Sonography guided percutaneous radiofrequency ablation of hepatocellular carcinoma

Effect of cooperative training on the pretreatment assessment of the operation's feasibility

Min Ju Kim, Hyo K. Lim, Dongil Choi, Jae Lee Won, Hyun Chul Rhim, Seonwoo Kim

Research output: Contribution to journalArticle

3 Citations (Scopus)

Abstract

Objective: The aim of this study is to investigate the effects of cooperative training on the pretreatment assessment of the feasibility to perform Ultrasonography (US) guided percutaneous radiofrequency ablation for patients afflicted with hepatocellular carcinoma. Materials and Methods: In our prospective study, 146 patients with 200 hepatocellular carcinomas were referred for radiofrequency ablation after triage by hepatologists. Three radiologists with different levels of experience performed the planning US before (group I) and after (group II) cooperative training, to evaluate whether radiofrequency ablation was feasible. The feasibility rates considered eligible according to our criteria were evaluated. In addition, we analyzed the reasons for the lack of feasibility were analyzed. The interobserver agreement for the assessment of feasibility before and after training was also calculated. Results: The overall feasibility rates for both groups was 73%. No significant difference in the feasibility rates was observed. The feasibility rates of each observer for group I were 71% (observer 1), 77% (observer 2) and 70% (observer 3) and those for group II were 73%, 76% and 69%, respectively. In the tumors (n = 164) considered ineligible, the two most common causes for refraining from performing radiofrequency ablation included non-visualization of the tumor (62%) and the absence of a safe route for the percutaneous approach (38%). We found moderate interobserver agreement for all observers before cooperative training and a good agreement after training. Conclusion: Although the cooperative training did not affect the feasibility rate of each observer, it improved the interobserver agreement for assessing the feasibility of performing US guided radiofrequency ablation, which may reduce unnecessary admission or delayed treatment.

Original languageEnglish
Pages (from-to)29-37
Number of pages9
JournalKorean Journal of Radiology
Volume9
Issue number1
DOIs
Publication statusPublished - 2008 Feb 1

Fingerprint

Hepatocellular Carcinoma
Ultrasonography
Triage
Neoplasms
Prospective Studies
Therapeutics
Radiologists
Gastroenterologists

Keywords

  • Liver neoplasm, US
  • Therapeutic radiology, pretreatment planning

ASJC Scopus subject areas

  • Radiology Nuclear Medicine and imaging

Cite this

Sonography guided percutaneous radiofrequency ablation of hepatocellular carcinoma : Effect of cooperative training on the pretreatment assessment of the operation's feasibility. / Kim, Min Ju; Lim, Hyo K.; Choi, Dongil; Won, Jae Lee; Rhim, Hyun Chul; Kim, Seonwoo.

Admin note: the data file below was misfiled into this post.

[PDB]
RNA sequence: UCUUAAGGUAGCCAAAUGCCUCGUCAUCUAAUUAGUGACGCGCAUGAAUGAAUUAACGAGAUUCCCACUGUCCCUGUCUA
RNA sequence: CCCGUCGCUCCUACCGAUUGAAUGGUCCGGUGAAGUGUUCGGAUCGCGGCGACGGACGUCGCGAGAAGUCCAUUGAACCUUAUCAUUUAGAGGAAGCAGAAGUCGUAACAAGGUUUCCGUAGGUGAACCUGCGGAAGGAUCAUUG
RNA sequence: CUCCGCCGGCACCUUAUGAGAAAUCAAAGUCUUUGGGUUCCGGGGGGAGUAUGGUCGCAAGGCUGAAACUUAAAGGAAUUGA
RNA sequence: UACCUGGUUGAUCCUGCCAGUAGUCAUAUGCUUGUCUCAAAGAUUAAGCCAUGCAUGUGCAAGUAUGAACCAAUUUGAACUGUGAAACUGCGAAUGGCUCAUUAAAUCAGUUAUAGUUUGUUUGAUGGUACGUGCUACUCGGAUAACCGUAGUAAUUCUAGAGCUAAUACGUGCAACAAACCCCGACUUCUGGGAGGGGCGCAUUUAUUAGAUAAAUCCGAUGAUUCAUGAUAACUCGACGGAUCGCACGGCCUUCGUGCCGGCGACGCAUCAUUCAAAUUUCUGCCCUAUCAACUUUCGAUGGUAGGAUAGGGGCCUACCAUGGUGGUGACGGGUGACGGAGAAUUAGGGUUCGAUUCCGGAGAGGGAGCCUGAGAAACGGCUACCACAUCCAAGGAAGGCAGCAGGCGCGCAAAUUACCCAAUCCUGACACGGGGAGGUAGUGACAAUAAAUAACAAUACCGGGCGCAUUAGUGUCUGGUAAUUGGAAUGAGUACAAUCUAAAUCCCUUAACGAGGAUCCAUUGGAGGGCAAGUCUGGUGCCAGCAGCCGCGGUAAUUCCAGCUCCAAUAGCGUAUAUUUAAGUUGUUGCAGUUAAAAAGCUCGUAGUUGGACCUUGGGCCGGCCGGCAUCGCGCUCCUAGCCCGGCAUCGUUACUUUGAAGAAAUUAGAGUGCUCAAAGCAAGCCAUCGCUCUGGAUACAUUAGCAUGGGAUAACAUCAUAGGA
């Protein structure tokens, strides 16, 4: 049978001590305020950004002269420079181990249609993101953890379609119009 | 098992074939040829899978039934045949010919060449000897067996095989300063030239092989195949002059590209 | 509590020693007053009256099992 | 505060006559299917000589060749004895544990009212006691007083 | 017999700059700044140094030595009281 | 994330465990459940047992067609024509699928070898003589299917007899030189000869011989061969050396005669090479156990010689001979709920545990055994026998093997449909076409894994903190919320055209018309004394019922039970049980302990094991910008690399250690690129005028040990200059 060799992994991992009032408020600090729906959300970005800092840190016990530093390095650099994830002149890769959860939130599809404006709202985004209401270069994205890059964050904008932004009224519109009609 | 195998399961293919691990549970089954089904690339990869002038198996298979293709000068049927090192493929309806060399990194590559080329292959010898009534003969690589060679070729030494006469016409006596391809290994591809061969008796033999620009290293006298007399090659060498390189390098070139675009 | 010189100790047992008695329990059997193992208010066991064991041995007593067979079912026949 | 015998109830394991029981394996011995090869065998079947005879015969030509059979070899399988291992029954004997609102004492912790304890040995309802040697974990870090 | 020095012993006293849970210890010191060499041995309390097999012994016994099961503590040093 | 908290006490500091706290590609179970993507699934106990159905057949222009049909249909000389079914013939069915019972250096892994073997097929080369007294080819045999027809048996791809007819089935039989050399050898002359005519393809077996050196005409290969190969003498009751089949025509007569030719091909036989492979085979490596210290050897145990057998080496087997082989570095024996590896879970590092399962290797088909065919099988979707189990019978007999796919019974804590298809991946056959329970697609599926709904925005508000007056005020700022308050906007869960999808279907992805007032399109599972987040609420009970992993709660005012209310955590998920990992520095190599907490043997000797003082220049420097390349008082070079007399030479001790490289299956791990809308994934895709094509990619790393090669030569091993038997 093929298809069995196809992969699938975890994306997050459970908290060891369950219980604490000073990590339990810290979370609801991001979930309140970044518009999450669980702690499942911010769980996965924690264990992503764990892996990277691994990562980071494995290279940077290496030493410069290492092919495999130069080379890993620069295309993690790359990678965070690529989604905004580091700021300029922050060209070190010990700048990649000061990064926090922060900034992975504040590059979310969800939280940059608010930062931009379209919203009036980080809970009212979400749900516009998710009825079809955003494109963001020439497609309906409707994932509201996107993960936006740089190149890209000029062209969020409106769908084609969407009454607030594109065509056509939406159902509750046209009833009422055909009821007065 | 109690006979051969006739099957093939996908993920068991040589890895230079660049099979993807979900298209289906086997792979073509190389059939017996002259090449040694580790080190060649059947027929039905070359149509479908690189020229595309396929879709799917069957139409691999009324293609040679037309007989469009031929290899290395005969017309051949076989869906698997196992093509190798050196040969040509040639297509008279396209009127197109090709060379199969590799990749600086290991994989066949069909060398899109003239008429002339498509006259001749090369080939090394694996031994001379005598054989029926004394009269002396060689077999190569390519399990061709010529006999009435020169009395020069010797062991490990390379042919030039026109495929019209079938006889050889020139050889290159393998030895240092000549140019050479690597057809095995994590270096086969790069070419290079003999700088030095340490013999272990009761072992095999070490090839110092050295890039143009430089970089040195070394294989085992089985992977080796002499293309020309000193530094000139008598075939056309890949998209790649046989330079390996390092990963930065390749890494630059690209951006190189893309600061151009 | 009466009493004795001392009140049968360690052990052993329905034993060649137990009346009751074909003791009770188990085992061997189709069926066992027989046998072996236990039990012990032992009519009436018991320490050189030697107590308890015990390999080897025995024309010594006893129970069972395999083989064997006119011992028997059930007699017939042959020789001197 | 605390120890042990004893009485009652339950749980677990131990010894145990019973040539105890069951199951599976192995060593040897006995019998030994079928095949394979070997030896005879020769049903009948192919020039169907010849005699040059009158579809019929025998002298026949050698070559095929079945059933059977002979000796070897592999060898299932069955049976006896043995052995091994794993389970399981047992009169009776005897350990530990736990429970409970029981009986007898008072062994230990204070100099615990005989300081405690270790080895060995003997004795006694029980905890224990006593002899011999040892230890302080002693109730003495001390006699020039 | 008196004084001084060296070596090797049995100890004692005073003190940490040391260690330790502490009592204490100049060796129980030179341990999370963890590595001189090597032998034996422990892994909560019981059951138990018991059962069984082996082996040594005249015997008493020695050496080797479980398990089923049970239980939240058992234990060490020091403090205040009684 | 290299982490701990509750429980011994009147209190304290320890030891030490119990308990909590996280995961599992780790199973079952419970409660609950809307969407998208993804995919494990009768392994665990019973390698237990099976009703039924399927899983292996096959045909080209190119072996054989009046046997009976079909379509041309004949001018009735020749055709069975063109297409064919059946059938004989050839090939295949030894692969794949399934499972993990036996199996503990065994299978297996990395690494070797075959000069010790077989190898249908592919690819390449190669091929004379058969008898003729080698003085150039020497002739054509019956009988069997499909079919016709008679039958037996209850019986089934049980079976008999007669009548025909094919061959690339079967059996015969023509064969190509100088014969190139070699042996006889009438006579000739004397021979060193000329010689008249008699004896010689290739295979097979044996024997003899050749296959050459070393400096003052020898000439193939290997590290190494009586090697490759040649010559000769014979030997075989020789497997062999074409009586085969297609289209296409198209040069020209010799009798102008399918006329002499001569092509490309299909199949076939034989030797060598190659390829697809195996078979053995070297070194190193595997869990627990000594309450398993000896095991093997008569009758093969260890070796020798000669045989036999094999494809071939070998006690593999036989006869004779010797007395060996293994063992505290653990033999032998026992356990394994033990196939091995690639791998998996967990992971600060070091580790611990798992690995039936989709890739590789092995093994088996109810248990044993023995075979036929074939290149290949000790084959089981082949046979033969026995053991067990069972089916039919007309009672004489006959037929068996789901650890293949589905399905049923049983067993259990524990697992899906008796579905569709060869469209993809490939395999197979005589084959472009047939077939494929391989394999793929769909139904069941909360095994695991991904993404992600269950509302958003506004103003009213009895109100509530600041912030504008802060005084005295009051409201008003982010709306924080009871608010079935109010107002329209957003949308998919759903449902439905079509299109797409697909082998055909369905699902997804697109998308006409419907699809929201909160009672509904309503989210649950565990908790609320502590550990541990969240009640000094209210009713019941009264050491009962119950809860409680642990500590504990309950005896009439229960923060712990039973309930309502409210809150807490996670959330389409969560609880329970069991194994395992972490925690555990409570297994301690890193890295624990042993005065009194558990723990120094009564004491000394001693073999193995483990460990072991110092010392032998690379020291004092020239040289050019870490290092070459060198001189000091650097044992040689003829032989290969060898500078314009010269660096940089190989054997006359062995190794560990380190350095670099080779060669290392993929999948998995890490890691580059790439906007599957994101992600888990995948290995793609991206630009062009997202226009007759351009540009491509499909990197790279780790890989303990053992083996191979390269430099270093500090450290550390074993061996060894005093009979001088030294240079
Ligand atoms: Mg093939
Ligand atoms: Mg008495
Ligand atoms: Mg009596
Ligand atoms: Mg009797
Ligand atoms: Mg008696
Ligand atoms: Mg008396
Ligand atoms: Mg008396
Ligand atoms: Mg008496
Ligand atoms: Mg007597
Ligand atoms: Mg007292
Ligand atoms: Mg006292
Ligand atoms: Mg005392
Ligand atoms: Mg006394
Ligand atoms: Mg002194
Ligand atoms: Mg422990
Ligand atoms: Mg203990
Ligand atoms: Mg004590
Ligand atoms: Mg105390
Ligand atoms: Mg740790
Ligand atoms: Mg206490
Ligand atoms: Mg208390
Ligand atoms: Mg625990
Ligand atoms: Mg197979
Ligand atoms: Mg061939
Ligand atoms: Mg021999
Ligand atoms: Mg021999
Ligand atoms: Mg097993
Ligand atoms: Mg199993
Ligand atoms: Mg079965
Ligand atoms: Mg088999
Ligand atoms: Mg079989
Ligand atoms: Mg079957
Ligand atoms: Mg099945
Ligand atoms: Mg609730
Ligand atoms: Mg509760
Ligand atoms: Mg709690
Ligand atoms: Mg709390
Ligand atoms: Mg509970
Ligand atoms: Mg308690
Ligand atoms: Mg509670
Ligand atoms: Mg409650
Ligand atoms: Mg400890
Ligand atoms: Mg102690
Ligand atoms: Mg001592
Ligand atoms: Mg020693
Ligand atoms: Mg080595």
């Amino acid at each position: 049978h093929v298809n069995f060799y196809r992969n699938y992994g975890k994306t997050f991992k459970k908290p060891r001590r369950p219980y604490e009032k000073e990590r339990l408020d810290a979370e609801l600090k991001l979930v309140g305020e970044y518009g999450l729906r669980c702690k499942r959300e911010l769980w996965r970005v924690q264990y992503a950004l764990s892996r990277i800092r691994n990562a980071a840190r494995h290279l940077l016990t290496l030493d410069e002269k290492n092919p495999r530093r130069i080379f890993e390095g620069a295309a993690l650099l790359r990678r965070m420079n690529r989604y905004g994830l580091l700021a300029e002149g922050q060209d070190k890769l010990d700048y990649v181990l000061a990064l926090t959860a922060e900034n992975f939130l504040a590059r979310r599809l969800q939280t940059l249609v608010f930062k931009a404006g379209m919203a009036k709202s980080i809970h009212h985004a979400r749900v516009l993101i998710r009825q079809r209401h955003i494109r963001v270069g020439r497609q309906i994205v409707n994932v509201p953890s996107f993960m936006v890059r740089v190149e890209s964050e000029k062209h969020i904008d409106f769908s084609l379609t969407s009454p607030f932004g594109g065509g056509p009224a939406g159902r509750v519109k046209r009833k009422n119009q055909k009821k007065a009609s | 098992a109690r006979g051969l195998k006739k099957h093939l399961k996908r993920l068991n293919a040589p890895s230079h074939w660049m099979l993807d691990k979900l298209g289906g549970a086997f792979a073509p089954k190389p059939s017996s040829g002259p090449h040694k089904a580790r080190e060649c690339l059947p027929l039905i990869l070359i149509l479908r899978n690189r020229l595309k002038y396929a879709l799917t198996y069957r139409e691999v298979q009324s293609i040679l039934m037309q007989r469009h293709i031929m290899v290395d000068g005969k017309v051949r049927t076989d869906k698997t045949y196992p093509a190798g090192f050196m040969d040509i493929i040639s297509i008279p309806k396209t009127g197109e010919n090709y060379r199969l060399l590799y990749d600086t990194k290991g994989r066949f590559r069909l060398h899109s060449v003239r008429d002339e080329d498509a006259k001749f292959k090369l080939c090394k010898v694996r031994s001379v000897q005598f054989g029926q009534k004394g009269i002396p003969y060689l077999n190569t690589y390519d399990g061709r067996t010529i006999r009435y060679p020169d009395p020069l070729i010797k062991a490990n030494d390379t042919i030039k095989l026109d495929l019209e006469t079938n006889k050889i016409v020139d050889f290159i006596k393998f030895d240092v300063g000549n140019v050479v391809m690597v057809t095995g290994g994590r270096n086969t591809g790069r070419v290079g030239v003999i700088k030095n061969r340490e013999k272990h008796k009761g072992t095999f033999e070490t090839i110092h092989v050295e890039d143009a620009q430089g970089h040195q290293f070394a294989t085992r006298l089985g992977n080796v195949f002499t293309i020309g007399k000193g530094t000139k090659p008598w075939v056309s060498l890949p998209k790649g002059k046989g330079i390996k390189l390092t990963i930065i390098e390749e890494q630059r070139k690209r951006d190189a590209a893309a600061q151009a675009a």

In: Korean Journal of Radiology, Vol. 9, No. 1, 01.02.2008, p. 29-37.

Research output: Contribution to journalArticle

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abstract = "Objective: The aim of this study is to investigate the effects of cooperative training on the pretreatment assessment of the feasibility to perform Ultrasonography (US) guided percutaneous radiofrequency ablation for patients afflicted with hepatocellular carcinoma. Materials and Methods: In our prospective study, 146 patients with 200 hepatocellular carcinomas were referred for radiofrequency ablation after triage by hepatologists. Three radiologists with different levels of experience performed the planning US before (group I) and after (group II) cooperative training, to evaluate whether radiofrequency ablation was feasible. The feasibility rates considered eligible according to our criteria were evaluated. In addition, we analyzed the reasons for the lack of feasibility were analyzed. The interobserver agreement for the assessment of feasibility before and after training was also calculated. Results: The overall feasibility rates for both groups was 73{\%}. No significant difference in the feasibility rates was observed. The feasibility rates of each observer for group I were 71{\%} (observer 1), 77{\%} (observer 2) and 70{\%} (observer 3) and those for group II were 73{\%}, 76{\%} and 69{\%}, respectively. In the tumors (n = 164) considered ineligible, the two most common causes for refraining from performing radiofrequency ablation included non-visualization of the tumor (62{\%}) and the absence of a safe route for the percutaneous approach (38{\%}). We found moderate interobserver agreement for all observers before cooperative training and a good agreement after training. Conclusion: Although the cooperative training did not affect the feasibility rate of each observer, it improved the interobserver agreement for assessing the feasibility of performing US guided radiofrequency ablation, which may reduce unnecessary admission or delayed treatment.",
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